While COVID-19 is by no means behind us, the global vaccine rollout has given us some confidence to plan ahead. But what exactly are we planning for?
This time last year, brands across the world were forced to adapt quickly to new lockdown measures. Brands usually renowned for in-person experiences got creative, went digital, and gained a thriving Gen Z consumer base amidst one of retail’s most disruptive periods. 52% of UK shoppers are buying things online that they used to but instore, and 64% intend to keep this up post-COVID. Additionally, 81% of students regularly ordering takeaway have been doing so even more during the pandemic.
From delivery services to e-commerce platforms, lockdown has been a key chance for certain brands to attract new Gen Z consumers. But when the world opens up, will they still win their loyalty?
Australia: an evolving case study
To find answers, we must look to Australia – a country that bears the greatest resemblance to pre-pandemic “normality”. During the pandemic, 42% of Australian students report shifting to online shopping. Since lockdown ended, 70% have gone out for a meal, 59% have visited non-essential shops, and 40% have gone out for drinks at a bar or pub. It’s an encouraging sign for in-person retail and hospitality businesses – there’s a clear indication of pent-up demand among younger consumers, and students are cautiously excited to return to in-person experiences.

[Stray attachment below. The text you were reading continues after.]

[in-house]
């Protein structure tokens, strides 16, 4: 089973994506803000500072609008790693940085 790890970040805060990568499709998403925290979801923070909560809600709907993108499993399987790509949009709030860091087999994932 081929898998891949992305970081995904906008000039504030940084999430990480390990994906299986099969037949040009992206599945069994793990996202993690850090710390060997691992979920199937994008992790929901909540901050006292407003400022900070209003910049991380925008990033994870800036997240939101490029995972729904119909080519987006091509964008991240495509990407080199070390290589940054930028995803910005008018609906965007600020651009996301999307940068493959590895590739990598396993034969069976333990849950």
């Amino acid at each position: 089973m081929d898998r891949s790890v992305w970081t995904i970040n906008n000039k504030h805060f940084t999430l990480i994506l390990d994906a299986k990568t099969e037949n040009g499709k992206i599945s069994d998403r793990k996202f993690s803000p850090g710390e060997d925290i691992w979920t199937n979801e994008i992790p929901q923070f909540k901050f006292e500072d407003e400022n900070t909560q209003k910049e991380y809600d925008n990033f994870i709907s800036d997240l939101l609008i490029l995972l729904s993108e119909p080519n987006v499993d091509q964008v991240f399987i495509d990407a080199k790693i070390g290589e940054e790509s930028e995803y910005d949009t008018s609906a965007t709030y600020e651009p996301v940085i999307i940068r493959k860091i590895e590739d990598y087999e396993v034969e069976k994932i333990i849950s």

In spite of this renewed confidence in exploring the physical world, Australian Gen Zs still showed a strong commitment to online shopping when we surveyed them in early March 2021. 75% say that they browse online stores at least once a week – and for one-third of young Gen Zs, this weekly browsing results in a weekly online purchase. It’s an early sign that they won’t be deleting those e-commerce apps anytime soon.
Digital natives during COVID and beyond
Before Gen Z inherited their spending power, it was tempting to split shopping into two distinct camps – in-person and online. It’s crucial for brands of all verticals and formats to understand that this split will end with Gen Zs. As digital natives, they know how to switch between the two better than any of their predecessors. 75% of UK students mixed online and instore shopping during Freshers 2019. In the US, 82% of students opted for both methods.
When non-essential shops and in-person dining reopen, you’ll no doubt find Gen Zs in attendance. As a generation, they love experiential retail, and drinking culture is less of a cornerstone in their social lives, so you’re more likely to find groups of students out for meals or on a shopping trip together.
But – perhaps even simultaneously – they’ll be browsing e-commerce apps and deciding where to get their next takeaway. To be digitally native is not to exist completely online, with no IRL touchpoints. Rather, it’s the ability to switch seamlessly between the two.
The end of COVID-19 does not mean the end of Gen Z’s digital shopping tendencies. They’re less likely to view the brands that they love as being explicitly ‘e-commerce’ or ‘in-person’, because their own concept of the real and the digital is blurred.
Gen Zs are far more likely to shop with brands that responded well to the pandemic – or to matters close to them, such as Black Lives Matter and the environment. Time and time again, across all verticals, they’ve also highlighted that quality is a must. These are the factors that matter to Gen Zs.
Gen Zs are unlikely to change how they shop anytime soon – but their brand loyalties are in constant flux. Check out our Youth Brand Affinity Tracker to see which brands are winning this quarter.
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